With flu season upon us, parents are faced with the yearly question of whether their child should receive an annual flu shot. As parents, we all want to do what is best for our children, but it’s often difficult to know what the best approach may be.
Should my child get a flu shot?
In the U.S., 830 pediatric flu-related deaths were reported from October 2004 to September 2012 and about 40% of these children were previously healthy.
Flu rates generally highest among children, who also contribute greatly to the transmission of the flu in the community. This is why the Advisory Committee on Immunization Practices (ACIP) recommends an annual flu shot (vaccination) for everyone six months and older.
When children get the flu, up to one in three kids may develop serious complications and is at a higher risk for children six months to two years of age and kids with a chronic illness.
Even healthy children under five years of age are more likely to require hospitalization for flu complications such as pneumonia, seizures and serious bacterial infections.
So what about other recommended vaccines?
Vaccines and concerns about their safety are a frequent topic of conversation among parents, legislators and even presidential candidates. The fear is that vaccines cause autism because of vaccine ingredients—like aluminum and thimerosal—and the number of vaccines administered at one time.
Despite these concerns, the medical community strongly advocates that childhood immunizations are safe, highly effective and should be administered according to the recommended schedule, beginning at birth.
Understandably, it can be difficult for parents to navigate through the wide range of opinions and overwhelming amount of information about immunizations.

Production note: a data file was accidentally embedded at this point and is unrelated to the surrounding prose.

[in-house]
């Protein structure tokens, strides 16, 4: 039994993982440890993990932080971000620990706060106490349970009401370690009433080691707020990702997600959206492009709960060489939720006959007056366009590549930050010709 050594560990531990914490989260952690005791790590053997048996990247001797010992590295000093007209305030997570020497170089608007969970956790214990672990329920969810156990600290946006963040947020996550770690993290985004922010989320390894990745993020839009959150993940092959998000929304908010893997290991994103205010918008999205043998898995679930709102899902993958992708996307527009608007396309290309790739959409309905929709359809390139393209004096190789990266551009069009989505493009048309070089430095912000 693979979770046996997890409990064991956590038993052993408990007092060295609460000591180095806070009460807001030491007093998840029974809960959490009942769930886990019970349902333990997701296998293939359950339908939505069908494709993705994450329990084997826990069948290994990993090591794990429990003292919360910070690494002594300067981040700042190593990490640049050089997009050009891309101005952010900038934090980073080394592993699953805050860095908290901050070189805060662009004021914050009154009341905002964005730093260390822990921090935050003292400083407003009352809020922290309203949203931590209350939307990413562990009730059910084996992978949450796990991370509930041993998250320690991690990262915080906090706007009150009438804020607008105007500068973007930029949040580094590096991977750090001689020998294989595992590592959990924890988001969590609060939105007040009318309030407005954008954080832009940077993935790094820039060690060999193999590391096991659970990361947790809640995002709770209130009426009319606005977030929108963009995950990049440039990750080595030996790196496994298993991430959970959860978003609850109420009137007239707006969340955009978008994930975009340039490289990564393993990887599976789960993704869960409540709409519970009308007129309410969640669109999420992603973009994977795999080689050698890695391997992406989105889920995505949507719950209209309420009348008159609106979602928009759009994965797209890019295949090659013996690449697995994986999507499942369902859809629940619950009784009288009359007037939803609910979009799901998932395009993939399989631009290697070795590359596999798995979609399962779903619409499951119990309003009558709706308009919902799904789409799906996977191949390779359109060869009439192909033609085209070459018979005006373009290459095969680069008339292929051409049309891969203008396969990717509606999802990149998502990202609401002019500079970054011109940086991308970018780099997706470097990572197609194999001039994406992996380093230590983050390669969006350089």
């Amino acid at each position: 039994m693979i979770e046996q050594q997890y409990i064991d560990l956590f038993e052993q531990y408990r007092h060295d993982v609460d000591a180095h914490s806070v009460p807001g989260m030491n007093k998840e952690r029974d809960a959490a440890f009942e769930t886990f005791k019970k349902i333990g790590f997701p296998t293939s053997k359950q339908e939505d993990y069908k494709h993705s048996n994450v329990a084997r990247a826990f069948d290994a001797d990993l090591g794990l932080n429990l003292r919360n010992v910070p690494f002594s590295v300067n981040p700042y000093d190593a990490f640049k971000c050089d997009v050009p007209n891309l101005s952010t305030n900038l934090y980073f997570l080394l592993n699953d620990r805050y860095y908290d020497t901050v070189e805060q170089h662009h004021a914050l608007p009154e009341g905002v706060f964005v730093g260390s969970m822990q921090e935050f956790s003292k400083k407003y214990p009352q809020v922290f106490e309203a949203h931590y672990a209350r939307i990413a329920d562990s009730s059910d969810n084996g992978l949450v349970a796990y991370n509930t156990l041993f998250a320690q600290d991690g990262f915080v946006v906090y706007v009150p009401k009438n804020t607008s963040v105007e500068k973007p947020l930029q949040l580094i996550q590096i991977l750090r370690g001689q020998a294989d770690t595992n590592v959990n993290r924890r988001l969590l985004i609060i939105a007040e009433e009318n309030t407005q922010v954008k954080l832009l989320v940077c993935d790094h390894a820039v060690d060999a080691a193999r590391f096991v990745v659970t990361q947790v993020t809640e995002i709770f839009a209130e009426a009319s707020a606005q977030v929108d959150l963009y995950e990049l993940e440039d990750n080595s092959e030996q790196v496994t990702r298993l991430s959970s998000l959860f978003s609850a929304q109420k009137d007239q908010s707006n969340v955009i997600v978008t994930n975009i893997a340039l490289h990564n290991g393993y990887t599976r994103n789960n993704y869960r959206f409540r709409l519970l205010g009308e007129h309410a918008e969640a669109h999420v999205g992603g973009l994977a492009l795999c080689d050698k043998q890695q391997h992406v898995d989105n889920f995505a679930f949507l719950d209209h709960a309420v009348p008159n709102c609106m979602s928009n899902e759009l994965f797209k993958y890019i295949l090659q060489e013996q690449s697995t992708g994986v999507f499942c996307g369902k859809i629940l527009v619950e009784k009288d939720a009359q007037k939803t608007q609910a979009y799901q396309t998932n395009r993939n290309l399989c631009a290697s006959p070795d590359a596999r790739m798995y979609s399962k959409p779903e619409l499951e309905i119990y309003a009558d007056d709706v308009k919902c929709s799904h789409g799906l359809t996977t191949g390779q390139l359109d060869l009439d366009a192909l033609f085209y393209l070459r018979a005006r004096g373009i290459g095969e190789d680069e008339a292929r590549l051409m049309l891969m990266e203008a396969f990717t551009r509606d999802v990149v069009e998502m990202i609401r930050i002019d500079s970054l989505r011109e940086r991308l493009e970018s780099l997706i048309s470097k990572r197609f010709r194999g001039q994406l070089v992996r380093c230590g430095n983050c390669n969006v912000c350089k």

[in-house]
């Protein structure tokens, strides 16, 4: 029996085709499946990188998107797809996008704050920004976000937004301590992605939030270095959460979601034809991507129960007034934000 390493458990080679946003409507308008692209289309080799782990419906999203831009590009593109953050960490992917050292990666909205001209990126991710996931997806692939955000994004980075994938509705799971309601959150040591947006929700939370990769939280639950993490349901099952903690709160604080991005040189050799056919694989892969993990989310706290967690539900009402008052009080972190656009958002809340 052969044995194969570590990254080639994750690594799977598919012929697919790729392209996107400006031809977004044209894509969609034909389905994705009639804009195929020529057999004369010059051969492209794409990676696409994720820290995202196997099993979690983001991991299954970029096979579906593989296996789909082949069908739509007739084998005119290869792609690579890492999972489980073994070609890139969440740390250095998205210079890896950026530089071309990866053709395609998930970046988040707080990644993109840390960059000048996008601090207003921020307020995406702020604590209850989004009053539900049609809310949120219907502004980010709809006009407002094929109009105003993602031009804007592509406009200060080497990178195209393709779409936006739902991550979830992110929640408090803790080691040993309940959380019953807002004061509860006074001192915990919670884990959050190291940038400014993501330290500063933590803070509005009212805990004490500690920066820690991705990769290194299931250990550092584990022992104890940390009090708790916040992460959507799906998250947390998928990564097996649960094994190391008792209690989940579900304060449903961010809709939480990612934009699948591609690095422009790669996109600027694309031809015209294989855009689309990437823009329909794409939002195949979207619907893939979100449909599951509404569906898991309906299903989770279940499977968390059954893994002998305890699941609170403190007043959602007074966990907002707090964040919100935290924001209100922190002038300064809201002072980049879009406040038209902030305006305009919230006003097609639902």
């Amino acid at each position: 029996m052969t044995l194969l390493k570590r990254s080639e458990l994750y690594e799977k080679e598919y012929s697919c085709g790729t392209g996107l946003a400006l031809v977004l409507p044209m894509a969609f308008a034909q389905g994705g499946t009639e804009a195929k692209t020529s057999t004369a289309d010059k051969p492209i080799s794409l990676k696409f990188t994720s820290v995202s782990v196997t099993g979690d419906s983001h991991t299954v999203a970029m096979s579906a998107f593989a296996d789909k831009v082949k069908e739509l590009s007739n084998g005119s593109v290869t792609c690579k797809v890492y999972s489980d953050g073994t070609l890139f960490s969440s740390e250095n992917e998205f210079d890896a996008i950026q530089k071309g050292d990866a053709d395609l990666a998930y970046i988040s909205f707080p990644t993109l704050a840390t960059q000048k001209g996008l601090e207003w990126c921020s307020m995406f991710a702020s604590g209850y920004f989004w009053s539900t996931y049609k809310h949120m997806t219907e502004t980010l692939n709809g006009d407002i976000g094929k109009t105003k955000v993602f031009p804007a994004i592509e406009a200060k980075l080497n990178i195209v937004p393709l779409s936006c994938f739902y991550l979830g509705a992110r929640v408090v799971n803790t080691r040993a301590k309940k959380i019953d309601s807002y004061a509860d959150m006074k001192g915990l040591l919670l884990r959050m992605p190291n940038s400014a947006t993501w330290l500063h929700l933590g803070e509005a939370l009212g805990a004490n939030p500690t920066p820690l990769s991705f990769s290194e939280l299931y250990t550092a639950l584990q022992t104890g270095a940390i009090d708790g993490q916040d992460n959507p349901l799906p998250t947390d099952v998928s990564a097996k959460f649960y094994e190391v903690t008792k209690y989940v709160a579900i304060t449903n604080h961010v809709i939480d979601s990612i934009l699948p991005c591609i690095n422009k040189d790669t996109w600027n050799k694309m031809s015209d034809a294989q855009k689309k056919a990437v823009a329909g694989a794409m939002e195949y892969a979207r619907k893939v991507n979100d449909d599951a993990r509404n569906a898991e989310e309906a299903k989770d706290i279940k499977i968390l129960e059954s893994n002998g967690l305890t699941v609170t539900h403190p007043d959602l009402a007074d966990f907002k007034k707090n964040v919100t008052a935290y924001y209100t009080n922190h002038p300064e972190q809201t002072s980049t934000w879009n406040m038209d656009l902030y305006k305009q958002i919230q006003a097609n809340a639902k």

Here’s information that addresses some of the most common vaccine concerns:
What are the risks of side effects?
All medications, including vaccines, have risks of side effects. While it is extremely rare, vaccinations can be associated with serious complications, such as a severe allergic reaction or long-term neurologic problem. However, research shows that this affects less than one in 1 million and is so rare that actual association with the vaccine is difficult to determine.
Vaccines and the recommended schedule of administration are continually monitored for safety. Parents are encouraged to report any severe side effects to the Vaccine Adverse Event Reporting System (VAERS), which makes adverse side effects available to the public.
The concern that vaccines cause autism began with a single study involving 12 children published in a respected British medical journal in 1998. The study proposed a link between the measles-mumps-rubella (MMR) vaccination and autism, but the article was later retracted when it was discovered that the study was inaccurate.
Nevertheless, that publication launched an enormous debate regarding the possibility of a link between childhood vaccinations and the development of autism. Since then, over 30 independent investigations carefully evaluated a possible association between vaccine administration, the recommended vaccine schedule and thimerosal content, and no relationship was found between any of these factors and autism.
Do children receive too many vaccines too soon?
There is reasonable parental concern about the number and frequency of vaccines in the recommended schedule. However, the vaccines given in the first two years of life constitute a small fraction of antigens that a baby’s immune system fends off every day.
Babies should receive multiple vaccines because they are most vulnerable to infectious diseases in infancy.
Many vaccines can be safely and effectively combined into one shot, and delaying or spreading out a child’s vaccines will only increase the number of shots and office visits and the amount of time a child is vulnerable to serious infections.
Lorrie F. Odom, MD, practiced pediatric oncology for 37 years. She is co-chair of health, wellness and safety for the Colorado PTA and works with other dedicated organizations that advocate for the well-being of children and adolescents.